By Georgina King a Senior Associate of Matthews Folbigg, in our Insolvency, Restructuring and Debt Recovery Group
Three recent Supreme Court cases, in 2 different States and the Australian Capital Territory, have dealt with insolvent companies seeking to rely upon Building and Construction Industry Security of Payment legislation to recover amounts from parties that have significant set off claims and grounds to dispute the amounts sought to be recovered.
The judgments and comments made by the Courts in each case make it clear that notwithstanding the ordinary operation of the security of payment provisions, which are designed to provide for quick interim payment of progress claims by construction companies, the provisions are not to be interpreted as providing for amounts to be recovered by currently or soon to be insolvent companies without any right of set off or challenge to the debt by the opposing party being taken into account.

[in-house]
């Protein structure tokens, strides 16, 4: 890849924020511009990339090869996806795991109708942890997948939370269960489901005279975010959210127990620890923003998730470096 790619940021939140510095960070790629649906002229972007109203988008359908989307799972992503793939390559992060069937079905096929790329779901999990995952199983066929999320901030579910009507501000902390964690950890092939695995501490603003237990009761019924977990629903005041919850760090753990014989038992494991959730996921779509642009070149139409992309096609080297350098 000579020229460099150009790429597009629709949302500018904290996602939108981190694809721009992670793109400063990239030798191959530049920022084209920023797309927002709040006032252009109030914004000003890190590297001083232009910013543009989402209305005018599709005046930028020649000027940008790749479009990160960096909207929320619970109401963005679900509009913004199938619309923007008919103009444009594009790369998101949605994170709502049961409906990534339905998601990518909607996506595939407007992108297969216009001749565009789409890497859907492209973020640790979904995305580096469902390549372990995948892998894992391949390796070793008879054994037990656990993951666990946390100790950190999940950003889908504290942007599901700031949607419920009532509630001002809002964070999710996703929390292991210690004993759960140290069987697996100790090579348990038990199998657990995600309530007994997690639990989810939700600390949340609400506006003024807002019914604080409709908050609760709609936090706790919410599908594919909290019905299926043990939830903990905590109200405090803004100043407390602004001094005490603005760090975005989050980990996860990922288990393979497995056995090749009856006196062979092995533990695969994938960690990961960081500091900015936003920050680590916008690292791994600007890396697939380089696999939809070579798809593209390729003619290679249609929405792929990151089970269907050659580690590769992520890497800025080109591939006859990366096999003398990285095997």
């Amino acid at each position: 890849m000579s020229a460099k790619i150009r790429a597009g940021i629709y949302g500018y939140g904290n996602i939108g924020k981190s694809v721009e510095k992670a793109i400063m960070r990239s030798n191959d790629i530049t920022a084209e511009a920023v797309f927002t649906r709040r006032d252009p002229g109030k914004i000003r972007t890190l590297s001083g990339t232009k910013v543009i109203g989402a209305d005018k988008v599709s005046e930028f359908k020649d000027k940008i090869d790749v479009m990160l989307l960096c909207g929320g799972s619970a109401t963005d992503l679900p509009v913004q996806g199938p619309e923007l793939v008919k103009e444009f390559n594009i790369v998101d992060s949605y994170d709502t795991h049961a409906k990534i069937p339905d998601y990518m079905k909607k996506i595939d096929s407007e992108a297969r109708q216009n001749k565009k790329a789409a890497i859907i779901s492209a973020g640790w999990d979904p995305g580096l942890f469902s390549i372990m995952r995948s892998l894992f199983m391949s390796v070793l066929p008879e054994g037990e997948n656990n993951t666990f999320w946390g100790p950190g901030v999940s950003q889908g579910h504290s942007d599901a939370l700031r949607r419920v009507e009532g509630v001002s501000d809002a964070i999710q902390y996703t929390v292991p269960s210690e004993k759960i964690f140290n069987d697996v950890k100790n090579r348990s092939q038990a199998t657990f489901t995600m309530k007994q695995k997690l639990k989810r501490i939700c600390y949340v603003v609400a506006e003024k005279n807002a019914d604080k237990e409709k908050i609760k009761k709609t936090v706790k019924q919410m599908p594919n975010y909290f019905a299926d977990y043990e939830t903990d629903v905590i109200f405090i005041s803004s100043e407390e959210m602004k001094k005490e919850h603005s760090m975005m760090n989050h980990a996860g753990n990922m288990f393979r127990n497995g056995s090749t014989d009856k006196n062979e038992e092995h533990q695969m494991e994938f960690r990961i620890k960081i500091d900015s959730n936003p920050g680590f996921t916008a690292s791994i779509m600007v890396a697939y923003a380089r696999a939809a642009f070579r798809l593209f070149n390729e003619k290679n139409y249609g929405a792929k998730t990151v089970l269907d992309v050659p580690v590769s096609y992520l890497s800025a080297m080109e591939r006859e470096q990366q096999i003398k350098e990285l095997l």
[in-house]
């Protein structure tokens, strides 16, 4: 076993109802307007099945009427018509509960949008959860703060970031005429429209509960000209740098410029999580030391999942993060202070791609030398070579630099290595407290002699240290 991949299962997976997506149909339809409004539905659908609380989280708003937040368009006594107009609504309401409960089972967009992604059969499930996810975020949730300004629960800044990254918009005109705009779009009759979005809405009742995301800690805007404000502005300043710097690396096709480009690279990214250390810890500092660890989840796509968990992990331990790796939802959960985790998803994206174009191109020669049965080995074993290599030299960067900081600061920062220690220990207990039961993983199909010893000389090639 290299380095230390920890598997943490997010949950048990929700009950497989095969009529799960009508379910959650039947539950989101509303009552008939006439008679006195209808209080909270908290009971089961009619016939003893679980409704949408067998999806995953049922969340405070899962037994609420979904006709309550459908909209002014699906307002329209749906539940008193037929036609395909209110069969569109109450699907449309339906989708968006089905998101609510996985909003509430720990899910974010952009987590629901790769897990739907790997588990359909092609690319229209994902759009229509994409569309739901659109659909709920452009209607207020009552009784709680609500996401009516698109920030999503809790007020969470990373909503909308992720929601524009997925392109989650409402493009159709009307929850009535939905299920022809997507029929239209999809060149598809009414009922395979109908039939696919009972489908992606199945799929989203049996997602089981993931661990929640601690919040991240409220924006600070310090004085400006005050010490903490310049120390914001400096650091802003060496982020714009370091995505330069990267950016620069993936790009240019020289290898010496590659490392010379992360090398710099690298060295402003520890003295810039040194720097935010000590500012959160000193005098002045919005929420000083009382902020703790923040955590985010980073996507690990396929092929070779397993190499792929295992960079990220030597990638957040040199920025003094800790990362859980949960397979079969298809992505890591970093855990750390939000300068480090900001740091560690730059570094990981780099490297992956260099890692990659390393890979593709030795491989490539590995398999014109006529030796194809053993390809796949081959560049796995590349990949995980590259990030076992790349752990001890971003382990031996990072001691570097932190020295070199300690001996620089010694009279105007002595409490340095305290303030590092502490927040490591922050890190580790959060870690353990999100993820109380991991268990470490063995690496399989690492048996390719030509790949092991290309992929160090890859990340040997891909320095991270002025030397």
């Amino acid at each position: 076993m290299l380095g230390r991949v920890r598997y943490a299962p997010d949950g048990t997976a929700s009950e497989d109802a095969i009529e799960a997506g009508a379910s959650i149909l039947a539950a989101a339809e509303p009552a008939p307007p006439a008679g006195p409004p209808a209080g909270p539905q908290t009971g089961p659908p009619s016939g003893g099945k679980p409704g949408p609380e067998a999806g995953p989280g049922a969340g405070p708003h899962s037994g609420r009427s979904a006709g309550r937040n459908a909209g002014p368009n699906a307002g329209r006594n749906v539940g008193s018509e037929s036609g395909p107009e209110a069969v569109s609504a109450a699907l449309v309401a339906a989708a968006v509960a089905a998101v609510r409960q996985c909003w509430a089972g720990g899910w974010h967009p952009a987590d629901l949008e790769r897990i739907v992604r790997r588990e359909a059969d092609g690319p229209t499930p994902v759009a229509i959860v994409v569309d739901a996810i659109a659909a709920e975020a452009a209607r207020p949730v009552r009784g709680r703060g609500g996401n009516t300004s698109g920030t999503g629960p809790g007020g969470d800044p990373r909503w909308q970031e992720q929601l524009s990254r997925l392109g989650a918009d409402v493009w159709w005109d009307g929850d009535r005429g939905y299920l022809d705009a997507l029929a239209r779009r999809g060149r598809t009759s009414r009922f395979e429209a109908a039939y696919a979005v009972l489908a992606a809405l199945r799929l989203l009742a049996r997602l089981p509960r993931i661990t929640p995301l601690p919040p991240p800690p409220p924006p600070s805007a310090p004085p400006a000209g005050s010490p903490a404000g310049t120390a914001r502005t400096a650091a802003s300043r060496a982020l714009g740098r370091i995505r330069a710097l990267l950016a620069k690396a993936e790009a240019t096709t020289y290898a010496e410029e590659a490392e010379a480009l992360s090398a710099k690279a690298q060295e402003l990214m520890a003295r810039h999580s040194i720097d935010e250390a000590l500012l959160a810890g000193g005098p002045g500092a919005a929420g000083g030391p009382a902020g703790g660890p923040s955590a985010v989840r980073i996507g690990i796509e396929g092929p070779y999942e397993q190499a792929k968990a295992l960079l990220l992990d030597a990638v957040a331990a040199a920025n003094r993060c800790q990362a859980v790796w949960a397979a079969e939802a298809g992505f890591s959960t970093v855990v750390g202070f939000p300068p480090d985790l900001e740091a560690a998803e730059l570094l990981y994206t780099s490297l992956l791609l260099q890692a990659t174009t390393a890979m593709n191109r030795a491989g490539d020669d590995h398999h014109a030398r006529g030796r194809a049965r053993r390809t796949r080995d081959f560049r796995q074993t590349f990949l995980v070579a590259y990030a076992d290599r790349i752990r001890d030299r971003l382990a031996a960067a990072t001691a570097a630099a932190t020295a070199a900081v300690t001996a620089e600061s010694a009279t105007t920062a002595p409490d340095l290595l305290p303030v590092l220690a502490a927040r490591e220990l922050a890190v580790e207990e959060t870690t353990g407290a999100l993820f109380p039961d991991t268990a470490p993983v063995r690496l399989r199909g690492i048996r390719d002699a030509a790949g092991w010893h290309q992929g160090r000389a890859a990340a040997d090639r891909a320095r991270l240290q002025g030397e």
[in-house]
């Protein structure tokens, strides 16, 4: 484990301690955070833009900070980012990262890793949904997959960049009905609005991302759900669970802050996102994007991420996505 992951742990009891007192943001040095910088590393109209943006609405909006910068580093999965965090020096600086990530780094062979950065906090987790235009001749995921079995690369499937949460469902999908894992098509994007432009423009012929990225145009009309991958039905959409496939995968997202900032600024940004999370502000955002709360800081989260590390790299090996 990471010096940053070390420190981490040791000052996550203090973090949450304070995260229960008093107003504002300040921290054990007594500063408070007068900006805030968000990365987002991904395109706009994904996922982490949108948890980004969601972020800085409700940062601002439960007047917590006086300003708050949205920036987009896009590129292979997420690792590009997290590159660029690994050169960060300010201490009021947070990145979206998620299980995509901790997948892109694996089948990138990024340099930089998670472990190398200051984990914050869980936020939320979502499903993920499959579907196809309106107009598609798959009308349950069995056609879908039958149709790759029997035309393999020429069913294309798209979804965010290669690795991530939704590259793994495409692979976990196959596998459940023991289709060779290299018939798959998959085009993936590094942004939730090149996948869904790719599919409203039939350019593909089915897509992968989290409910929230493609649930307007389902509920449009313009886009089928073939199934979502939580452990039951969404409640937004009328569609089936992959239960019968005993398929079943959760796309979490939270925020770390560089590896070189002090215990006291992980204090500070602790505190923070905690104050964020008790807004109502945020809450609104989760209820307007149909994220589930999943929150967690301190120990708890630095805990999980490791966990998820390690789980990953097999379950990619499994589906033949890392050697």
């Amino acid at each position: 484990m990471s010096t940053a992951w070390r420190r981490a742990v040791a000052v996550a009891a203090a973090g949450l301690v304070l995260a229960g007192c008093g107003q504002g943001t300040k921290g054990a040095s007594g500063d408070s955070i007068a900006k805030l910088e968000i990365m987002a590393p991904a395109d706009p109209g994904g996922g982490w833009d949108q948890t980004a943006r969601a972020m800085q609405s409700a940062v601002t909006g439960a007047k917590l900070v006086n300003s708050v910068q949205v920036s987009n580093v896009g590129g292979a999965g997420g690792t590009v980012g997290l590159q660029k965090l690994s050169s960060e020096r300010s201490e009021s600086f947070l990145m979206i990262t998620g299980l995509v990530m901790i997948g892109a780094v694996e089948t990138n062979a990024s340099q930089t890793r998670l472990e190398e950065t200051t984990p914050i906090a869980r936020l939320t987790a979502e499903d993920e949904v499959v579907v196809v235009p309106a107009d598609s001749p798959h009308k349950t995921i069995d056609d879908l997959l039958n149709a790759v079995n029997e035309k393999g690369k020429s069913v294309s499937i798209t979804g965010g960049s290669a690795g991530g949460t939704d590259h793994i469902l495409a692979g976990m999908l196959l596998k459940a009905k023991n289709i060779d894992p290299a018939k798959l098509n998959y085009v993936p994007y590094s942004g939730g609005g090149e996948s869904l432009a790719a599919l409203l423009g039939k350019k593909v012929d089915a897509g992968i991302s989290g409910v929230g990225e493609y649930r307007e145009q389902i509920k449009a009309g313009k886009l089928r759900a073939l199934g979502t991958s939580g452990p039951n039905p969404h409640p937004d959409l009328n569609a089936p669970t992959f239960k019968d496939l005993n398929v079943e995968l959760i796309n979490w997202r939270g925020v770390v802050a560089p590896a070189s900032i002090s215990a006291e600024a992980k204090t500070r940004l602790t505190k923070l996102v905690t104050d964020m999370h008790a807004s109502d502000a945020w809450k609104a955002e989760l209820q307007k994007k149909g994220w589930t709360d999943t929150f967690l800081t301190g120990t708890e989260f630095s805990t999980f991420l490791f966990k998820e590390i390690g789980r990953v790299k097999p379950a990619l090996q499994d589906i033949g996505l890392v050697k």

Two of the cases, concerning the same construction company now in liquidation, involved applications to stay action by the company to enforce a judgment or adjudication determination obtained pursuant to Building and Construction Industry Security of Payment legislation. The stays were sought so that any right of set off or challenge to the debt was able to be taken into account before payment was made. This was critical in terms of the net result for these parties given the impact the insolvency of the company would have had on their ability to recover any amount they paid.